I tend to conveniently ignore the fact that Bill O’Reilly went to my high school. Yes, that Bill O’Reilly. At my old school, only boys were allowed. There were zealous men in long, dark, religious robes running up and down the hallways—and, yikes, some were praying in arcane foreign languages. Some women who worked there were covered, head to toe, so that only their faces were showing. Maybe a bit like the people O’Reilly would run into at, say, a mosque (except these were priests and nuns, not imams). So now we have O’Reilly, predictably, being the most polarizing mouthpiece attacking the proposed Islamic community center near Ground Zero in Manhattan. He’s argued that the feelings of the 9/11 families should be respected. He has also deflected the larger issue of religious freedom, America’s image overseas, and how all this anti-mosque reaction will be judged through the big prism of international relations.
More cleverly, he has turned the focus of this hard news story on its head by politicizing it, by throwing attacks at “the far left” and beating up on Speaker of the House Nancy Pelosi. Pelosi has done the right thing by suggesting that politics is in play—and suggesting that reporters stay on track, move beyond political grandstanding, and find out who is funding the mosque, as well as who is funding the anti-mosque attacks. For a second, she almost sounded like an editor with a conscience.
The instant politicization of a hard news story is nothing new in today’s digital cycle. Obama was pulled in: He said folks had a right to build a mosque in lower Manhattan if they wanted. Then he followed up the next day, saying he was not commenting on the wisdom of building the mosque, just underscoring the right to build one.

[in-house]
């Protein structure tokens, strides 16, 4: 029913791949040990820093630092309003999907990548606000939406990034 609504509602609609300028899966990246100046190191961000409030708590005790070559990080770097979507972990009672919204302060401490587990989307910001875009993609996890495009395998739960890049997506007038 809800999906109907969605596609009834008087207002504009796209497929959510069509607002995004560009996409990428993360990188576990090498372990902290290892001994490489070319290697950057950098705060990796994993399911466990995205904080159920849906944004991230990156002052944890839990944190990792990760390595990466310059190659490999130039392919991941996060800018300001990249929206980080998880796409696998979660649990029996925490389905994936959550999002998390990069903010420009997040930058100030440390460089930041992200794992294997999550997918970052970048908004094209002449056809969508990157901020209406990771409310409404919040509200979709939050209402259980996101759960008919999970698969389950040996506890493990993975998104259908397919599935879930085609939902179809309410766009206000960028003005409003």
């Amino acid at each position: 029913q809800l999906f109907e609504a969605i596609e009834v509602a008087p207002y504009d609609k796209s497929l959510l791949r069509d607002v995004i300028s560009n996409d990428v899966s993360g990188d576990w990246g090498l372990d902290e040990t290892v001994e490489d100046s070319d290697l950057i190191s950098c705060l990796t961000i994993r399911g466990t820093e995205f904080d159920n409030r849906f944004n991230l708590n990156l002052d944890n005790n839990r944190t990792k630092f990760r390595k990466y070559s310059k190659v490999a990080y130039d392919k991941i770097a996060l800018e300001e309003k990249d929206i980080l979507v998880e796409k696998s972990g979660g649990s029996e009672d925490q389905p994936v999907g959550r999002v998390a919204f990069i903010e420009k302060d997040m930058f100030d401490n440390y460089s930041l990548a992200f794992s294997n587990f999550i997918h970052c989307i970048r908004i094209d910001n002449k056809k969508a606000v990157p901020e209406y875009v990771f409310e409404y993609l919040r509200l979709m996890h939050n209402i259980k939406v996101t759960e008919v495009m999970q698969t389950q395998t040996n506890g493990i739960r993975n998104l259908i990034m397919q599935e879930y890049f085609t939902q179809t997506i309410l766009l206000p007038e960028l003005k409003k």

Sharon Grigsby, the deputy editorial page editor of the Dallas Morning News (disclosure: I worked at the News for 18 years, and Grigsby edited some of my stories and made them better) wrote: “The more significant issue in my opinion is that after President Obama did the wise but politically dangerous thing of commenting, he WAFFLED and stepped back from his original statement. That disappointed me greatly.” Mike Hashimoto, assistant editorial page editor at the News, told readers that Obama had “backpedaled” and that Democrats might view the president’s actions as “unwise.”
What could reporters have done instead of following the O’Reilly gambit of bleeding politics into the story? How about seeking some on-the-record comments from Dallas resident George W. Bush, under whose watch 9/11 occurred? How about posing some tough questions to the man who once stood on the rubble in lower Manhattan, a few blocks away from where the proposed Islamic Center would be?
Here’s what the Washington Post advocated on its editorial page: “As president, Mr. Bush never stopped making the distinction between Muslims and the terrorists who pervert their religion. As a politician, he understood the value to the Republican Party of reaching out to minorities, including Muslims. A word from Texas right now could offer his would-be heirs a useful lesson.”
Bush is at home in Dallas. He is in a better position than Obama, in many ways, to be pursued by journalists for an ambassadorial statement. Bush wants to have a “policy institute” at Southern Methodist University, where he and his apologists say the great issues of the day will be explored. Well, here’s a great chance for the Texas media to ask him to step forward—and like Jimmy Carter, align himself with the great issue of human freedom. He is, in many ways, the perfect person for Texas journalists to pursue for a careful story about America’s image, about this country’s legacy of religious freedom and about the real lessons of 9/11.